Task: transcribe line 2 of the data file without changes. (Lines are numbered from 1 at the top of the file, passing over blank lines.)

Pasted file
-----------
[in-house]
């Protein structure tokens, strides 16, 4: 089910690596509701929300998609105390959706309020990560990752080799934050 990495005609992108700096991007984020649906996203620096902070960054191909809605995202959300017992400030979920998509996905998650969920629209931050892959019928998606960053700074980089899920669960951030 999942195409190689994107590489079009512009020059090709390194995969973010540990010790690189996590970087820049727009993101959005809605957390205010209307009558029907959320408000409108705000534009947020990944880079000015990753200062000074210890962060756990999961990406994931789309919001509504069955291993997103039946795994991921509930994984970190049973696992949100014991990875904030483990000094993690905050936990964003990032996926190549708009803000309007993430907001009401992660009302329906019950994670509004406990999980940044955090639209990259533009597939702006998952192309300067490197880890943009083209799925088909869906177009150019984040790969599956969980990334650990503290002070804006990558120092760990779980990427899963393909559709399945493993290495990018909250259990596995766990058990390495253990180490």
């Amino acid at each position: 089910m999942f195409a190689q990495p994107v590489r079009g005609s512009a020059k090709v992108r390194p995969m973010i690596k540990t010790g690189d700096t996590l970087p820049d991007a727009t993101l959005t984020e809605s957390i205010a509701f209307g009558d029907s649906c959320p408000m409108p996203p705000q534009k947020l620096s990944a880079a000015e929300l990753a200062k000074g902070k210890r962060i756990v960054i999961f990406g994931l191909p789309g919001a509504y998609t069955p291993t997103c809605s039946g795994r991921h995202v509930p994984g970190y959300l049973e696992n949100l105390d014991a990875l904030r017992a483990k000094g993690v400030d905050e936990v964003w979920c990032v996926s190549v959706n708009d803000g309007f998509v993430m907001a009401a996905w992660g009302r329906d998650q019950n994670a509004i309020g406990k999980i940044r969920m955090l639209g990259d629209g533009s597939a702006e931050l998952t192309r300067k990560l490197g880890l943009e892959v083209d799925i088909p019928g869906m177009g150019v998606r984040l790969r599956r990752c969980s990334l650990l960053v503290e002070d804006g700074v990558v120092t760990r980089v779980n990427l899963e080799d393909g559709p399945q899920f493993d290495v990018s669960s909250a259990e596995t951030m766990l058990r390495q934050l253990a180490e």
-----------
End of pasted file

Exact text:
């Protein structure tokens, strides 16, 4: 089910690596509701929300998609105390959706309020990560990752080799934050 990495005609992108700096991007984020649906996203620096902070960054191909809605995202959300017992400030979920998509996905998650969920629209931050892959019928998606960053700074980089899920669960951030 999942195409190689994107590489079009512009020059090709390194995969973010540990010790690189996590970087820049727009993101959005809605957390205010209307009558029907959320408000409108705000534009947020990944880079000015990753200062000074210890962060756990999961990406994931789309919001509504069955291993997103039946795994991921509930994984970190049973696992949100014991990875904030483990000094993690905050936990964003990032996926190549708009803000309007993430907001009401992660009302329906019950994670509004406990999980940044955090639209990259533009597939702006998952192309300067490197880890943009083209799925088909869906177009150019984040790969599956969980990334650990503290002070804006990558120092760990779980990427899963393909559709399945493993290495990018909250259990596995766990058990390495253990180490």